When he manages to build a couple submersibles, the names he chooses are equally...creative: Fuck A Duck for the small one, USS Fuck The Ocean for the bigger submarine. He doesn’t just talk to Karen, Jeffery, Billy, Samwise, Marshall, or Strudy, either; he seems to think he has a wider audience of some kind and spends a lot of time addressing vague remarks in that direction, like “I’m cool, right guys? Right?” followed by whimpering noises, or “Ohhhh, do you guys hear that? …it stopped AHHH oh god. Sorry, everybody, that was scary to me.” At another point, he seems to be talking to the ocean at large when he says plaintively, “Could we not? Could we have a fun time? Could we have happy la-la fun times?”

By the time she's scanned through half the file, Beatrix is pretty sure her eyebrows are trying to take up permanent residence as close to her hairline as possible, and she has to stop to rub her forehead before she gives herself a headache.

Okay, so maybe she doesn’t actually want this guy for a guest, or even a neighbor. He’s probably harmless, by all indications, but he also seems really weird, more than the effect of prolonged solitude can really explain.

She glances down over the rest of the file, well aware that she doesn’t really need to keep going, she already has all the info she needs, but…okay, it’s still kind of interesting, and she’s still kind of bored, and frankly at this point she’s more than a little morbidly curious to see just how strange this guy will get.

The answer, apparently, is pretty damn strange. Some highlights:

“Whoa. Hello! Can I stab you? I just want to stab you a little for research.”

“I don’t know why they’re called pooperfish but I can’t wait to put them in my mouth hole.” [slurping]

“I can feel it in my bones! I can feel it in my butt. I can feel a lot of things in my butt.”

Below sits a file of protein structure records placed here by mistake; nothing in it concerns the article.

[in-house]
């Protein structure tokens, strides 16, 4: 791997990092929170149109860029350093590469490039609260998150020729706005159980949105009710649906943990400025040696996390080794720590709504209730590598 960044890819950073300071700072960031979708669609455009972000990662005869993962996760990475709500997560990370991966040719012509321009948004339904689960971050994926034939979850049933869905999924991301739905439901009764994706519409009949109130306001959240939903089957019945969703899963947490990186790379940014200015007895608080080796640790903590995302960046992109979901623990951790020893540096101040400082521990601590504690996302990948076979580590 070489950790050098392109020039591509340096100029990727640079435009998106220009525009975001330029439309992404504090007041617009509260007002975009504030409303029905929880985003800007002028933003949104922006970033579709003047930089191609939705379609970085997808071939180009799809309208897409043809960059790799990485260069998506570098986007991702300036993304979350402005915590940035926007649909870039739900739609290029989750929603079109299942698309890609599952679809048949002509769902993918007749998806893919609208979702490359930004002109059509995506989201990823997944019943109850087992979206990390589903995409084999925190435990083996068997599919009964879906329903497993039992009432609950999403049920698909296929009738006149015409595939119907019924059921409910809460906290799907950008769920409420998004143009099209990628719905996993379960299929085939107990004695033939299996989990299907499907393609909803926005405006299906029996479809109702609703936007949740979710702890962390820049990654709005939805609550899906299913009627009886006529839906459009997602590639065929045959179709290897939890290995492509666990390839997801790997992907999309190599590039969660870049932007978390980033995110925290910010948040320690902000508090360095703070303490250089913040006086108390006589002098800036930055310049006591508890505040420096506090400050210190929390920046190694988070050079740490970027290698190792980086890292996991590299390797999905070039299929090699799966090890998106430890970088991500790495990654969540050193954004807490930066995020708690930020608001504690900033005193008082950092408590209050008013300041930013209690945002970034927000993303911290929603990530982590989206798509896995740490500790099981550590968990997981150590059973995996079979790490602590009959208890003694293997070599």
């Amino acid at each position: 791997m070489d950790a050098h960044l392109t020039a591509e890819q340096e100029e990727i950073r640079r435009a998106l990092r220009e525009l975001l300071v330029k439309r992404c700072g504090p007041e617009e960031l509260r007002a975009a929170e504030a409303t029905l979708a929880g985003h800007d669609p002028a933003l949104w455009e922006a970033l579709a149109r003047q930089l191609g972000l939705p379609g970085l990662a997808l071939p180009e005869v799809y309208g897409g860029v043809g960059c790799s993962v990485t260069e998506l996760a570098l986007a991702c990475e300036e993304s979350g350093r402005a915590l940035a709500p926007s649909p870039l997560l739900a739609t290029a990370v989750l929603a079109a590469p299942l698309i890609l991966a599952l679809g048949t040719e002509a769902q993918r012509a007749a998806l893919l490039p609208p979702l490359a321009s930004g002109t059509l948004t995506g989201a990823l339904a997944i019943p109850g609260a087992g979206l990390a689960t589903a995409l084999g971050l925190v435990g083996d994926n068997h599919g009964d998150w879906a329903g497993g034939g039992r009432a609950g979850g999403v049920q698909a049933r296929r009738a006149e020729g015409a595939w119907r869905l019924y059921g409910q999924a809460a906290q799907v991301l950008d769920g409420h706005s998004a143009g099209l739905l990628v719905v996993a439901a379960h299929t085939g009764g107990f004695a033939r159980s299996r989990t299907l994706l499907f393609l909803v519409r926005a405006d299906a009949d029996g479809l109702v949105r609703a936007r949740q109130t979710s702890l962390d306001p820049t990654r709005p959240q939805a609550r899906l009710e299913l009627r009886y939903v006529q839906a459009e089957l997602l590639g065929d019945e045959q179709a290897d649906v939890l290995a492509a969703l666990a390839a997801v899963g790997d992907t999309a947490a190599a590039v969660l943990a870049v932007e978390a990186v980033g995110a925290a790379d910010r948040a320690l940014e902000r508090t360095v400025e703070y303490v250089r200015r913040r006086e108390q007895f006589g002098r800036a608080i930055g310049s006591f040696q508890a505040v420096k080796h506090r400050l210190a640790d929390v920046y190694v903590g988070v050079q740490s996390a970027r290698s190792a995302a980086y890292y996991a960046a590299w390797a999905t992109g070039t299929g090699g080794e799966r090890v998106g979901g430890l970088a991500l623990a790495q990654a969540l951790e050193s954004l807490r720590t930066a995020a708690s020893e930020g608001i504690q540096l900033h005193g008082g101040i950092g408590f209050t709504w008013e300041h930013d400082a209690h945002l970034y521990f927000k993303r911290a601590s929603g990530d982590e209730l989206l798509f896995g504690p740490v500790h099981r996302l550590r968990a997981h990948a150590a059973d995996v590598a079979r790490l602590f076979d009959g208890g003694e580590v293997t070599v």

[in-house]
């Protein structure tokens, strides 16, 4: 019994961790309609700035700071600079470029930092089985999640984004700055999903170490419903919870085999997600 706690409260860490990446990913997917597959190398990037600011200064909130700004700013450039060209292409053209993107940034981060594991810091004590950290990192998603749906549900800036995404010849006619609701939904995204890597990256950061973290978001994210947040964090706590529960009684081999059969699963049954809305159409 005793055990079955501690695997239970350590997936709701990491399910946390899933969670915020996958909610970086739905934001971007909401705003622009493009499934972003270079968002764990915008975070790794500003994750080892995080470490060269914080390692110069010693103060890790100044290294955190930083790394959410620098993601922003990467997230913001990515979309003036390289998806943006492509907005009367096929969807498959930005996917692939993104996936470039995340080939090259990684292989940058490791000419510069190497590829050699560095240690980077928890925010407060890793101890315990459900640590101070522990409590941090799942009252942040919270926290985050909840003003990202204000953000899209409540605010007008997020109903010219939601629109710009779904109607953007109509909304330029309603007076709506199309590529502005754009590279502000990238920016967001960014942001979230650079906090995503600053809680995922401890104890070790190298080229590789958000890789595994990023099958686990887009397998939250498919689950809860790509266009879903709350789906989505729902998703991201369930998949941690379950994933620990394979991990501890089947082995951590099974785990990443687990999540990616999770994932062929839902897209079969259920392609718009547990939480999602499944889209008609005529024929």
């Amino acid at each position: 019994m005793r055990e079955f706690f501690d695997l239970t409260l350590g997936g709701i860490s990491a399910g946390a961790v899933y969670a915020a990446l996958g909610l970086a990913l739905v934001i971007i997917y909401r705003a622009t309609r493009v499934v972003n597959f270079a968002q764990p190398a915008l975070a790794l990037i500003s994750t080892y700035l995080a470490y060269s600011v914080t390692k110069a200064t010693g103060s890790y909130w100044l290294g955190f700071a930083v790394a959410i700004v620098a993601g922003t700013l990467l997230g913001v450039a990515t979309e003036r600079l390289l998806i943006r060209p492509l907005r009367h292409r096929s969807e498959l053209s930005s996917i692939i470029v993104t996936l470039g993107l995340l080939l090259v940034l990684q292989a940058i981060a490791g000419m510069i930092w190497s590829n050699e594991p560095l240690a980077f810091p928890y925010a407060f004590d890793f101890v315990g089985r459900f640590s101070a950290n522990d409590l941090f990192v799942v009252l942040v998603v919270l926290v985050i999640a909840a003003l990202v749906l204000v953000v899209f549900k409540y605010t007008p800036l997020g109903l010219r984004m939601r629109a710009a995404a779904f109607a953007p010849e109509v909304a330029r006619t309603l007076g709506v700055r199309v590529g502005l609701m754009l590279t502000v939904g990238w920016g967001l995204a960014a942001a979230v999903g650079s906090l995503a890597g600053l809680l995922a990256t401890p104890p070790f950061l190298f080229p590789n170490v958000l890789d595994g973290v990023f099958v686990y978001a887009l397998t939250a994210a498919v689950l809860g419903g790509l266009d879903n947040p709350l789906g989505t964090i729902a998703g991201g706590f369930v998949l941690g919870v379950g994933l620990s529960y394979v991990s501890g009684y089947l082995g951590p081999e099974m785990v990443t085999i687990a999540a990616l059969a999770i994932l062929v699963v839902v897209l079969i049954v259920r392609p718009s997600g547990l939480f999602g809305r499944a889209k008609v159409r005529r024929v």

“NO! DO NOT! I WILL WRECK YOUR SHIT, BIRD!”

“Me no likey! You eat me up gobble gobble!”

“There’s so many wondrous and beautiful and weird things happening in the ocean all the time and it grosses me out!”

[singing] “Need some foodie-woodie in my tummy-tummy...”

“What a load of porker-hork. What a load of corpus-croo. What a junky piece of poopy-paste. What a bag of sack.”

“Oh, that’s a little dildo-esque, but you know what, that’s okay.”

“Oh, this was a mistake. I shouldn’t be here. Why do I run facefirst into danger? OH GOD THIS WAS A MISTAKE” [screaming and explosions]

“No matter what I’ve got, I can make lube out of it. That’s my one superpower—the ability to make lube.”

“It’s so pretty! It almost makes me forget the ocean is entirely comprised of fish poop.”

[singing] “Boom-ba-doom-ba-doom-ba! Boom-ba-doom-ba-doom-ba! Oh, ocean is really fun! We love it, and love to eat all the fish, and we’re probably gonna die, and it’s really bad, and I already have that, and goddammit I should probably stop singing this stupid song.”

“That’s gonna be a headline someday for me. ‘Mark Iplier yells at ocean; everyone confused’”

“I’ve usually been told I’m a badass by a panel of myself and…a mirror…”

“Bite me! Your mom was a fish!”

“Stop it! You’re going nowhere! You need to give up on your dreams!”

“Goddamn, it’s so pretty, and I’m so scared.”

“Maaaaybe I should be concerned. Maaaaybe I should pee my pants.”

[singing] “I need copper, I need copper… Don’t ask me why I need copper, I have a deliciously delectable plan that will shake this world to its very foundations!”

Beatrix finally skips ahead and pauses, near the most recent bits of the recording. “—and if I can find an island,” Mark says, his voice bright and enthusiastic, “I’m gonna summon some demons.”

Beatrix pulls her hands back from the keyboard. “Yeah, no. Uh-uh. Nope. Not anywhere around me, buddy.”

After a little deliberation, she creates a message with the coordinates of the island nearest Mark’s underwater base, scrubs it of all identifying info, and sends it out, because she’s not a horrible person and she’s not going to leave him totally stuck in the ocean if there’s anything at all she can do about it. She just, you know, really doesn’t want to have to deal with him and the inevitable headaches.

“Honestly,” she mutters to her plush slime as she finally climbs into bed, “conversation is overrated.”

The plush slime doesn’t reply. Beatrix is very much okay with that.